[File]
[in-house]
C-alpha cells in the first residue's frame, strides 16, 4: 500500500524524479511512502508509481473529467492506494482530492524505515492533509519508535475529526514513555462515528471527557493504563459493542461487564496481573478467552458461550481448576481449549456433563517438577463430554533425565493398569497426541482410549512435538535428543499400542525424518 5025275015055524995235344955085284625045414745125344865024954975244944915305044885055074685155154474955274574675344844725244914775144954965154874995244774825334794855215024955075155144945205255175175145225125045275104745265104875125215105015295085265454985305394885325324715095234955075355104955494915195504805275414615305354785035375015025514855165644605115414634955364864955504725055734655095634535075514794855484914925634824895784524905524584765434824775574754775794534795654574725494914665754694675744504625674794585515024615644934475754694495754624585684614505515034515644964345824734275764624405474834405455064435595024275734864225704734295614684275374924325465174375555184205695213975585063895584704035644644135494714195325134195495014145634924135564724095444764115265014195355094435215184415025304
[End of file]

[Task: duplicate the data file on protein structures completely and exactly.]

[in-house]
C-alpha cells in the first residue's frame, strides 16, 4: 500500500524524479511512502508509481473529467492506494482530492524505515492533509519508535475529526514513555462515528471527557493504563459493542461487564496481573478467552458461550481448576481449549456433563517438577463430554533425565493398569497426541482410549512435538535428543499400542525424518 5025275015055524995235344955085284625045414745125344865024954975244944915305044885055074685155154474955274574675344844725244914775144954965154874995244774825334794855215024955075155144945205255175175145225125045275104745265104875125215105015295085265454985305394885325324715095234955075355104955494915195504805275414615305354785035375015025514855165644605115414634955364864955504725055734655095634535075514794855484914925634824895784524905524584765434824775574754775794534795654574725494914665754694675744504625674794585515024615644934475754694495754624585684614505515034515644964345824734275764624405474834405455064435595024275734864225704734295614684275374924325465174375555184205695213975585063895584704035644644135494714195325134195495014145634924135564724095444764115265014195355094435215184415025304